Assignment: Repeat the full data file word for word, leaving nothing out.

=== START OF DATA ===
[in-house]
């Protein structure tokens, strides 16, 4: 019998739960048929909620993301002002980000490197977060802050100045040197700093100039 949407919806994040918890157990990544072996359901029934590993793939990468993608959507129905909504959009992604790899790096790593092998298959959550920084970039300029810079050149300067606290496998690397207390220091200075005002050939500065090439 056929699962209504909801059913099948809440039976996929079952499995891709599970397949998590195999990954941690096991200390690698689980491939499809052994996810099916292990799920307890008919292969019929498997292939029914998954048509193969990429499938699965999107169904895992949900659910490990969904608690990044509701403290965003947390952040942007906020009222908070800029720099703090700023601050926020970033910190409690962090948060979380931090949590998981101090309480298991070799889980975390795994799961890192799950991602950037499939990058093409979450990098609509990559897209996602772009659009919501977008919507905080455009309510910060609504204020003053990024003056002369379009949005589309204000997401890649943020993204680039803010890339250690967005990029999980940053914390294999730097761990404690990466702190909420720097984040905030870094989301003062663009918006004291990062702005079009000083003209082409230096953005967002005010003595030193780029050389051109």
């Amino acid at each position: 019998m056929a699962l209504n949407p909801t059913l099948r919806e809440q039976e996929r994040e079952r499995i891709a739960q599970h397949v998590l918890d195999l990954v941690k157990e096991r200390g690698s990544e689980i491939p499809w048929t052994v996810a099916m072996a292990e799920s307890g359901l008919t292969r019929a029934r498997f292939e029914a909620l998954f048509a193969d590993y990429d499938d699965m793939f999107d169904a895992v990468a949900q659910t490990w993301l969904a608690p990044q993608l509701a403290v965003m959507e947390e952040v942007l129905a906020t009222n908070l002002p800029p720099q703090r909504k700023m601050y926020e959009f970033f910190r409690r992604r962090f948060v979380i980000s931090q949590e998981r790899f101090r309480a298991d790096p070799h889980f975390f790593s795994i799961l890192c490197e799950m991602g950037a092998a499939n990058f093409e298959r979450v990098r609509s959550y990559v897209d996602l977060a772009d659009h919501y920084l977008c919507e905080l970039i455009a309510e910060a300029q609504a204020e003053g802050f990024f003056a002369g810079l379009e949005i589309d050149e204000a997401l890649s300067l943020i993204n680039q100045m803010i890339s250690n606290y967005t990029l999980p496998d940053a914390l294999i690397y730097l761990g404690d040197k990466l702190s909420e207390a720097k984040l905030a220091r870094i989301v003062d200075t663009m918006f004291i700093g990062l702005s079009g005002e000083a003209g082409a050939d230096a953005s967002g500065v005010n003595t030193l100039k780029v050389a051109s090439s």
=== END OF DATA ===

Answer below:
[in-house]
């Protein structure tokens, strides 16, 4: 019998739960048929909620993301002002980000490197977060802050100045040197700093100039 949407919806994040918890157990990544072996359901029934590993793939990468993608959507129905909504959009992604790899790096790593092998298959959550920084970039300029810079050149300067606290496998690397207390220091200075005002050939500065090439 056929699962209504909801059913099948809440039976996929079952499995891709599970397949998590195999990954941690096991200390690698689980491939499809052994996810099916292990799920307890008919292969019929498997292939029914998954048509193969990429499938699965999107169904895992949900659910490990969904608690990044509701403290965003947390952040942007906020009222908070800029720099703090700023601050926020970033910190409690962090948060979380931090949590998981101090309480298991070799889980975390795994799961890192799950991602950037499939990058093409979450990098609509990559897209996602772009659009919501977008919507905080455009309510910060609504204020003053990024003056002369379009949005589309204000997401890649943020993204680039803010890339250690967005990029999980940053914390294999730097761990404690990466702190909420720097984040905030870094989301003062663009918006004291990062702005079009000083003209082409230096953005967002005010003595030193780029050389051109």
């Amino acid at each position: 019998m056929a699962l209504n949407p909801t059913l099948r919806e809440q039976e996929r994040e079952r499995i891709a739960q599970h397949v998590l918890d195999l990954v941690k157990e096991r200390g690698s990544e689980i491939p499809w048929t052994v996810a099916m072996a292990e799920s307890g359901l008919t292969r019929a029934r498997f292939e029914a909620l998954f048509a193969d590993y990429d499938d699965m793939f999107d169904a895992v990468a949900q659910t490990w993301l969904a608690p990044q993608l509701a403290v965003m959507e947390e952040v942007l129905a906020t009222n908070l002002p800029p720099q703090r909504k700023m601050y926020e959009f970033f910190r409690r992604r962090f948060v979380i980000s931090q949590e998981r790899f101090r309480a298991d790096p070799h889980f975390f790593s795994i799961l890192c490197e799950m991602g950037a092998a499939n990058f093409e298959r979450v990098r609509s959550y990559v897209d996602l977060a772009d659009h919501y920084l977008c919507e905080l970039i455009a309510e910060a300029q609504a204020e003053g802050f990024f003056a002369g810079l379009e949005i589309d050149e204000a997401l890649s300067l943020i993204n680039q100045m803010i890339s250690n606290y967005t990029l999980p496998d940053a914390l294999i690397y730097l761990g404690d040197k990466l702190s909420e207390a720097k984040l905030a220091r870094i989301v003062d200075t663009m918006f004291i700093g990062l702005s079009g005002e000083a003209g082409a050939d230096a953005s967002g500065v005010n003595t030193l100039k780029v050389a051109s090439s």